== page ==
“In the house of the wise are stores of choice food and oil, but a foolish man devours all he has.” –Proverbs 21:20
This is where having an emergency fund will keep you from being knocked to the ground the next time an ill-wind blows your way.
The Emergency Fund-Your first line of defense!
First off, your 401k retirement plan is NOT an emergency account, and I’ll discuss 401k’s and why you must have one in a future blog.
There are two types of emergency funds: cash and resources. Both are very important. Both take time to build.
Consider the devastation caused by hurricanes Harvey, Irma and Maria in 2017, as well as past hurricanes like Andrew, Katrina and Sandy to name a few. Electricity was knocked out for weeks or even months. Buildings were destroyed. People went hungry due to lack of food and water. Medical supplies were short or non-existent.
In your home you should always keep a rotating stock of groceries. Not just frozen or refrigerated goods. These spoil fast when the electricity is off. You should have about a month’s supply of canned and dry food, as well as a few cases of drinking water. I would also recommend a supply of basic medical needs. Survivalist preppers will go way overboard and claim you need a year’s supply of everything, but that’s overkill. A month’s supply is more than the average person needs, and keep it rotated! New foodstuffs in back, oldest items up front to be used first! Expired groceries do not help anyone.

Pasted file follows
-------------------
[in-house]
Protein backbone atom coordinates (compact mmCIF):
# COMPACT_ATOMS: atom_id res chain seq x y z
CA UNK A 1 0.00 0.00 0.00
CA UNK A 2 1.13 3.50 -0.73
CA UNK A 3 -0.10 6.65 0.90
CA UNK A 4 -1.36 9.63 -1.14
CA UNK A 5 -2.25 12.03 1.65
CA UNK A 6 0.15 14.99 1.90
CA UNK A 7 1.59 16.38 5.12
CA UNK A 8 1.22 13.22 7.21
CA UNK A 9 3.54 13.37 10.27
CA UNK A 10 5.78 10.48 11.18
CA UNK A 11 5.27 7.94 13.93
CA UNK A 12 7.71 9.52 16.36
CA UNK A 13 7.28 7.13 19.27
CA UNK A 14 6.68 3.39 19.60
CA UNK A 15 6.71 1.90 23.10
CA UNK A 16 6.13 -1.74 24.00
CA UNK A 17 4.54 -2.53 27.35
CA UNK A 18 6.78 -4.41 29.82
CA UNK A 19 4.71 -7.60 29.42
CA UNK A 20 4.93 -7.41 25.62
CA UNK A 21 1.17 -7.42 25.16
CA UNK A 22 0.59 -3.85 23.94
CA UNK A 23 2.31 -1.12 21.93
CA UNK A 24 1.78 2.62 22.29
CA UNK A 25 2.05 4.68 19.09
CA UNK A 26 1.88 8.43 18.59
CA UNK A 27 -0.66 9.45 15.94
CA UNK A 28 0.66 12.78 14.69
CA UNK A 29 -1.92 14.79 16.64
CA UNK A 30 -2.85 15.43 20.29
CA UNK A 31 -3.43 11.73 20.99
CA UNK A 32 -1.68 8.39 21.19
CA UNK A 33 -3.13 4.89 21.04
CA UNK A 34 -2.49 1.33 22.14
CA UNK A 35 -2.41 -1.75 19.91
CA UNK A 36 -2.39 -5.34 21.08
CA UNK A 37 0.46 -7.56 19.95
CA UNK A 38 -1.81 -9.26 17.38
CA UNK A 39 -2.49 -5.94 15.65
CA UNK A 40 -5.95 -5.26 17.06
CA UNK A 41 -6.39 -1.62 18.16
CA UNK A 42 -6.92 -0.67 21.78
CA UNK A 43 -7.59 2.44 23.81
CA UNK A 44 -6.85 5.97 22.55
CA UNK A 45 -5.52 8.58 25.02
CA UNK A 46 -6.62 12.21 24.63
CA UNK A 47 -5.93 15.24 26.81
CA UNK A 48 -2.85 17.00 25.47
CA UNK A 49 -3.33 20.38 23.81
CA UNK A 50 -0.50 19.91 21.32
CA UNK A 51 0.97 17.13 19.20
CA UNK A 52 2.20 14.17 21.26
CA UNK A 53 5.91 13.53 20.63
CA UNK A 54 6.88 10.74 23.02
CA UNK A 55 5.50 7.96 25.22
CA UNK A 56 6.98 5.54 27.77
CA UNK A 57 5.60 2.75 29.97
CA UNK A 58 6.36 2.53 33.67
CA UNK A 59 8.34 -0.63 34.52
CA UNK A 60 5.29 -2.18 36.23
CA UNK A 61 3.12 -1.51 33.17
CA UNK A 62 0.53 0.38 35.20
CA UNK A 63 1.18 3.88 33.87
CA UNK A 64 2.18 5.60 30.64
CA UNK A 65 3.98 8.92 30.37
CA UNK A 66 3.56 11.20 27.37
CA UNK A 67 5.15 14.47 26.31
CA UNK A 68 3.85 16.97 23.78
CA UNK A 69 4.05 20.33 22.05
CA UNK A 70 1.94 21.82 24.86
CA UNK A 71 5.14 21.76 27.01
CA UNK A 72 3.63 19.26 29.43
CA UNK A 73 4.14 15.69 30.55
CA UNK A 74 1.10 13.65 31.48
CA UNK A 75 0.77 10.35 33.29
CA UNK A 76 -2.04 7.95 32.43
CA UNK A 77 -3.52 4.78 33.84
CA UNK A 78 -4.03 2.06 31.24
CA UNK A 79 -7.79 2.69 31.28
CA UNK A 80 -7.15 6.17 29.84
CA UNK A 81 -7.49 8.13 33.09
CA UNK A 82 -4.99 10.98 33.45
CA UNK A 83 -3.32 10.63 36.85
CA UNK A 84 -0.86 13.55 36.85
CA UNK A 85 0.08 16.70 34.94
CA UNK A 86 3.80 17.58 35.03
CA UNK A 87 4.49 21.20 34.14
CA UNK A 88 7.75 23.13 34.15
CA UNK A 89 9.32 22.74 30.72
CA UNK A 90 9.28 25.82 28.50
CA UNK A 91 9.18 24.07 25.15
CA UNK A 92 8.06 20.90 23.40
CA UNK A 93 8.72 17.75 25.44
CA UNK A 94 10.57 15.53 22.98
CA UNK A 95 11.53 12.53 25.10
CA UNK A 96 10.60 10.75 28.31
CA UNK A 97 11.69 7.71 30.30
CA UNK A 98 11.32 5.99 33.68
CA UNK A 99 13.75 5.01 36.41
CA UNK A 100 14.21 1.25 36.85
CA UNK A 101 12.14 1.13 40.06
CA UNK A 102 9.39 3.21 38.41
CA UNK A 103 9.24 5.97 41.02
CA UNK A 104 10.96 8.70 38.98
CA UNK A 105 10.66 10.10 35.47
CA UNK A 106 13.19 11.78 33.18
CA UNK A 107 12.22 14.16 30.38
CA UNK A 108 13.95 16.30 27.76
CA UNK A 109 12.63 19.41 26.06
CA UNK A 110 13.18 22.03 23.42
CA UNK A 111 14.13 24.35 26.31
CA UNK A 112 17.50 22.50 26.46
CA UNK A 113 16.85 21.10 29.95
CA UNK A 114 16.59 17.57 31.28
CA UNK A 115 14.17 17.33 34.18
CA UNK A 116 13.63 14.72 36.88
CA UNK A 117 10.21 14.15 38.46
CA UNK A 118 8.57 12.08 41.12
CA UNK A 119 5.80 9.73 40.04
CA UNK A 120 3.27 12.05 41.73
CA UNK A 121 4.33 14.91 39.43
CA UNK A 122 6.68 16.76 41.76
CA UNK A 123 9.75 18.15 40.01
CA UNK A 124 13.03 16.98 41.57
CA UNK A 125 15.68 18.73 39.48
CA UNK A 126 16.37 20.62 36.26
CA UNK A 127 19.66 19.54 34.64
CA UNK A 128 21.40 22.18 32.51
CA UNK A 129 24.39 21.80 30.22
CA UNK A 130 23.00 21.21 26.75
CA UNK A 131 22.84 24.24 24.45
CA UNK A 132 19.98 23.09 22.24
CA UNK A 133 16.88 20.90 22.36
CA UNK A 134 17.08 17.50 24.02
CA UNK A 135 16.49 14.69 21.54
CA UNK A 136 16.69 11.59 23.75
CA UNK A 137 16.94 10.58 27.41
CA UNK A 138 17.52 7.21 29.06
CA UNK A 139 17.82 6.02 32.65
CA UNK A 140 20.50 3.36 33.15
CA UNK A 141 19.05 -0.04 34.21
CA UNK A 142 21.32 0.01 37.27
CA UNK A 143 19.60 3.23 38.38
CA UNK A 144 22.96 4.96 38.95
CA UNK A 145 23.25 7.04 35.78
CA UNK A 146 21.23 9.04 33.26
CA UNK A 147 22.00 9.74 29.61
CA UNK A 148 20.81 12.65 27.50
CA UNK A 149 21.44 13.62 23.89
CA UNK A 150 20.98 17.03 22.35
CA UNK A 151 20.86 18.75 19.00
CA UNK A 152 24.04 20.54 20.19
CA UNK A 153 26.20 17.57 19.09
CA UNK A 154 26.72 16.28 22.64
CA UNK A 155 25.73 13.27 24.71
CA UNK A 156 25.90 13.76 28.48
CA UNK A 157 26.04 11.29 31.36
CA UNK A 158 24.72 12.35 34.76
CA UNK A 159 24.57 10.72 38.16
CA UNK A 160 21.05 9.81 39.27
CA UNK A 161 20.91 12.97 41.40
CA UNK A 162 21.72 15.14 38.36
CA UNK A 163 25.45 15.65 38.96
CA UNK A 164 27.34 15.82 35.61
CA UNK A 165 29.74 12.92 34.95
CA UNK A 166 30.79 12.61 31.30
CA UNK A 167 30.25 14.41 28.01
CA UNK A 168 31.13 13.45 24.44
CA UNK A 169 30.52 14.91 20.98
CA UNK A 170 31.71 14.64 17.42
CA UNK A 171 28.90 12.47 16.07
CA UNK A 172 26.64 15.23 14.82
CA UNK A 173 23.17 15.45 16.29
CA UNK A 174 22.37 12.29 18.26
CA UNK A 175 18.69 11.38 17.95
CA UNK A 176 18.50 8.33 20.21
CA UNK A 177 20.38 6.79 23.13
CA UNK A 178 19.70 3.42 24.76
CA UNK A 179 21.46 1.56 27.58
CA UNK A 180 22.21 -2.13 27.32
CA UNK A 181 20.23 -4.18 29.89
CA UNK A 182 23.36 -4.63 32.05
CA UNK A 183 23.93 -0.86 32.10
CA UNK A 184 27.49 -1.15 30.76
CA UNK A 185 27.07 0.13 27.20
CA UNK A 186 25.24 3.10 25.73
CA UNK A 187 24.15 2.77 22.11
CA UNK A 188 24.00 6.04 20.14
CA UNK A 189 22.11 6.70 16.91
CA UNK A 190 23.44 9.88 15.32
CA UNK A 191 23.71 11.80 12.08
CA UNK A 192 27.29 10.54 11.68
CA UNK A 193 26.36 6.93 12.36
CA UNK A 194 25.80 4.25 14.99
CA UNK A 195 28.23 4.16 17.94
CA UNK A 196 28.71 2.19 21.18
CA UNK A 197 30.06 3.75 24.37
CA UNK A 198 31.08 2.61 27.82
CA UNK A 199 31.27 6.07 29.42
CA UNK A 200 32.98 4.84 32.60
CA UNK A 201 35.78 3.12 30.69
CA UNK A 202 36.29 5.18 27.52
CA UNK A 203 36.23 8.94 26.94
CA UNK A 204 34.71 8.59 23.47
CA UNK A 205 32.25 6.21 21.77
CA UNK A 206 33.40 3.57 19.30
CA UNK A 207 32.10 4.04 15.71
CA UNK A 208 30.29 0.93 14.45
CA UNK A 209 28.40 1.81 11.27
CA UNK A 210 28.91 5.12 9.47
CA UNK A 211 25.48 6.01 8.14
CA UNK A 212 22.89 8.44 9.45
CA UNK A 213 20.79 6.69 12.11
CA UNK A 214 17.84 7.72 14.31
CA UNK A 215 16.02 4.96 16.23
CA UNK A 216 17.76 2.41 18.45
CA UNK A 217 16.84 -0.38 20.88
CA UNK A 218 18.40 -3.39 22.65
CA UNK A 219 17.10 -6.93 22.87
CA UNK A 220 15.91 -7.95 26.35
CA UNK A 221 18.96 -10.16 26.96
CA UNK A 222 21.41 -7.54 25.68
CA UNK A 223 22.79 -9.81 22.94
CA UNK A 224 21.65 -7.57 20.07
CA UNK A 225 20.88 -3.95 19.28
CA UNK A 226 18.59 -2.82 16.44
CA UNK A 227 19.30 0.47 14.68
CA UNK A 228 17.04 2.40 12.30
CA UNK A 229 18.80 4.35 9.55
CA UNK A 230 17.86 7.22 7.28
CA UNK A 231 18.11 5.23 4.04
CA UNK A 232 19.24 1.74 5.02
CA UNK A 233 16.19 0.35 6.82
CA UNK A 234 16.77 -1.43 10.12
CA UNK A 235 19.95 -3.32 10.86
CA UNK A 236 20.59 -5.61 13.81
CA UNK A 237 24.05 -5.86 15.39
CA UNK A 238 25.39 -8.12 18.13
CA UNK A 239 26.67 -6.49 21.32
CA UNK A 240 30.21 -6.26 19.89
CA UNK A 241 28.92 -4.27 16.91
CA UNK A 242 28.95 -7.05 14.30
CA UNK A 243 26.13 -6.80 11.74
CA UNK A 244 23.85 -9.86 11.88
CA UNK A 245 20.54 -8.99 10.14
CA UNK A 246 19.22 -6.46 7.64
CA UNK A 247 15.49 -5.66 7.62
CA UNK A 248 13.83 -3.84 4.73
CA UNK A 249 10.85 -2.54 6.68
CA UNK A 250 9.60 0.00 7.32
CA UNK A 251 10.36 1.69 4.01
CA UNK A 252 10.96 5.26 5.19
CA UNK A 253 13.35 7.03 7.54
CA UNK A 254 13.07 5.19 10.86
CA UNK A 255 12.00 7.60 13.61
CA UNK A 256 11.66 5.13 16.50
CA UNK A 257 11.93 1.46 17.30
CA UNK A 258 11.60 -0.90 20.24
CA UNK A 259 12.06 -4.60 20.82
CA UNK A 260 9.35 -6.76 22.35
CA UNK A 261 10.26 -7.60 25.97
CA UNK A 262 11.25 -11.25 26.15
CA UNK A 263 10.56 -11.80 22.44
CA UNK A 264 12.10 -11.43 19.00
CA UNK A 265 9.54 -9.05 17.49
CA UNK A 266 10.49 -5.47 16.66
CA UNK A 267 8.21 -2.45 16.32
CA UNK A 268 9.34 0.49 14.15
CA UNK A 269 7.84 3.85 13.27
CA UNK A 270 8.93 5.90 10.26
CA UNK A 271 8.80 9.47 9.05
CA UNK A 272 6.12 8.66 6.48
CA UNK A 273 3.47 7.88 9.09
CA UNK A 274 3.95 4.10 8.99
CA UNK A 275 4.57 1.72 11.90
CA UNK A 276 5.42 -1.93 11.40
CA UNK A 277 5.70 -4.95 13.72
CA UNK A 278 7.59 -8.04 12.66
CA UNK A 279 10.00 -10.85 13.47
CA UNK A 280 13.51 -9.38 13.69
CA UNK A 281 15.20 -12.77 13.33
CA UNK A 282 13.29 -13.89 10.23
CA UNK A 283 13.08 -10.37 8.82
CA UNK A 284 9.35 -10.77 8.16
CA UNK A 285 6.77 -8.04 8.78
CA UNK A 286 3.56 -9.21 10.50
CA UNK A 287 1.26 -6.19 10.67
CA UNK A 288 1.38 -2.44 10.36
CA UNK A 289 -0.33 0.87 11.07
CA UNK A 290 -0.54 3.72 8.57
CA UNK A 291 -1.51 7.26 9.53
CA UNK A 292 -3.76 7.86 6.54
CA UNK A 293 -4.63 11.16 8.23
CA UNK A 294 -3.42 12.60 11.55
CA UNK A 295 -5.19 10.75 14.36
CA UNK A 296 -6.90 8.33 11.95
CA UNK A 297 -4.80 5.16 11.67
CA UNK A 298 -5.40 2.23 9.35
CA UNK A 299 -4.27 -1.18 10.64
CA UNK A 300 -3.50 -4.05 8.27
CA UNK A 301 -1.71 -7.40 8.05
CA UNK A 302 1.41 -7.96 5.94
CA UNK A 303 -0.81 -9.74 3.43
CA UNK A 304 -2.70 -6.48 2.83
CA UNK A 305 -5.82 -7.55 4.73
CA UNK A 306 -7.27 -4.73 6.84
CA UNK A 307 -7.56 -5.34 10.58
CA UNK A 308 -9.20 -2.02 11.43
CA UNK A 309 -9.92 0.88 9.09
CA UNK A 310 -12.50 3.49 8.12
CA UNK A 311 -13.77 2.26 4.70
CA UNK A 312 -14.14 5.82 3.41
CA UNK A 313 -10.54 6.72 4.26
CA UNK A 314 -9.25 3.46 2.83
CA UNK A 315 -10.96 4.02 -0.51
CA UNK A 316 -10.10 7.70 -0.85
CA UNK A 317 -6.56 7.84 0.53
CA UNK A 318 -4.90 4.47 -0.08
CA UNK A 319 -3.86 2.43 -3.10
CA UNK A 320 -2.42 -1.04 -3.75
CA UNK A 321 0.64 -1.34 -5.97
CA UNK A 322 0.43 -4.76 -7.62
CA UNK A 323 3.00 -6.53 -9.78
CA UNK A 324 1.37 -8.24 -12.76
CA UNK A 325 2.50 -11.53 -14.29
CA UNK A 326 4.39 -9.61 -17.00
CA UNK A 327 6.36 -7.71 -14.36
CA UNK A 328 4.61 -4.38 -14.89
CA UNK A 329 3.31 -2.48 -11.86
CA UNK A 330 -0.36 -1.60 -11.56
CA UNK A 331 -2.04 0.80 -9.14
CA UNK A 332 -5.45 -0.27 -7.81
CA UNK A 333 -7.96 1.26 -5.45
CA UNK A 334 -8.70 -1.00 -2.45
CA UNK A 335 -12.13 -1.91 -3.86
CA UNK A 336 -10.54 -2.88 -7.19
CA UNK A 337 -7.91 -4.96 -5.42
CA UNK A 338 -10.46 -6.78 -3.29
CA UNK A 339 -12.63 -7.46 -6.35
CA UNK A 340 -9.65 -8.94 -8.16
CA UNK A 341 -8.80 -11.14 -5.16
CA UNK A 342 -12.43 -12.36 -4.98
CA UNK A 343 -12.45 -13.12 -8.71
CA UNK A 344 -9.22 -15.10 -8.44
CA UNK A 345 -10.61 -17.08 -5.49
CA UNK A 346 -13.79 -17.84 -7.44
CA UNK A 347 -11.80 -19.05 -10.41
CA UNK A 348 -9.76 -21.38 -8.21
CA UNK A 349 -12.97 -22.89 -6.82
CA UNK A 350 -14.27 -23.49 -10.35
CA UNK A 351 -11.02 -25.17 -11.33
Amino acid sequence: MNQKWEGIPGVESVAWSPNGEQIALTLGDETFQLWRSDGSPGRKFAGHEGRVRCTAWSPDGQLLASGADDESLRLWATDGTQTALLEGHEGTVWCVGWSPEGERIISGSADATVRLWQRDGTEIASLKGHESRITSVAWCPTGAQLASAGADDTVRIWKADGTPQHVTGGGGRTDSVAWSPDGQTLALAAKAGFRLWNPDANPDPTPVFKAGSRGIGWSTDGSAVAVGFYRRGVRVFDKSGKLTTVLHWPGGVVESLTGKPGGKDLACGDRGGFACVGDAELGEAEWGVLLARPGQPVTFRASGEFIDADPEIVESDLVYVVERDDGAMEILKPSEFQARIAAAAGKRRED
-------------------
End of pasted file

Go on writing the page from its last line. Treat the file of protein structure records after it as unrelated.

If you have to evacuate an area, I’d also recommend having a bug-out bag that you can grab as you load your car. I’d Google bug-out bags and emergency preparedness suggestions for more info to tailor needs for your unique situation.
You’ve got to have a supply of ready cash on hand. Remember what I just said about no electricity after power lines go down from a hurricane or similar disaster? You can’t use an ATM or swipe a credit card with no electricity. If the power’s out for days what will you do? Cash is king! I recommend always having $1000 physically on hand in your home. Keep it hidden of course, but have it! It could be the difference between life and death.
If you’re living paycheck to paycheck, drowning in debt, this could take you a few months, but it’s imperative that you start saving towards it, even if it means putting pocket change in a mason jar on the kitchen counter after work each day.
Once you’ve gotten the emergency fund started with the $1000 in cash, you should next work on beefing-up your bank savings account.
A good rule of thumb is to have three to six months of living expenses , or $5000 (whichever is greater) saved. Once you’ve achieved that benchmark, you want to keep building your savings until you have saved up two year’s worth of living expenses. It’s easy to do if you’re debt-free and living modestly and within your means. I actually pay my rent by the year now. It’s a great feeling to know that my highest financial obligation is taken care of for 12 months, I’m debt free, I’ve got plenty of food and resources, and life is good!
As always I wish you happiness and success!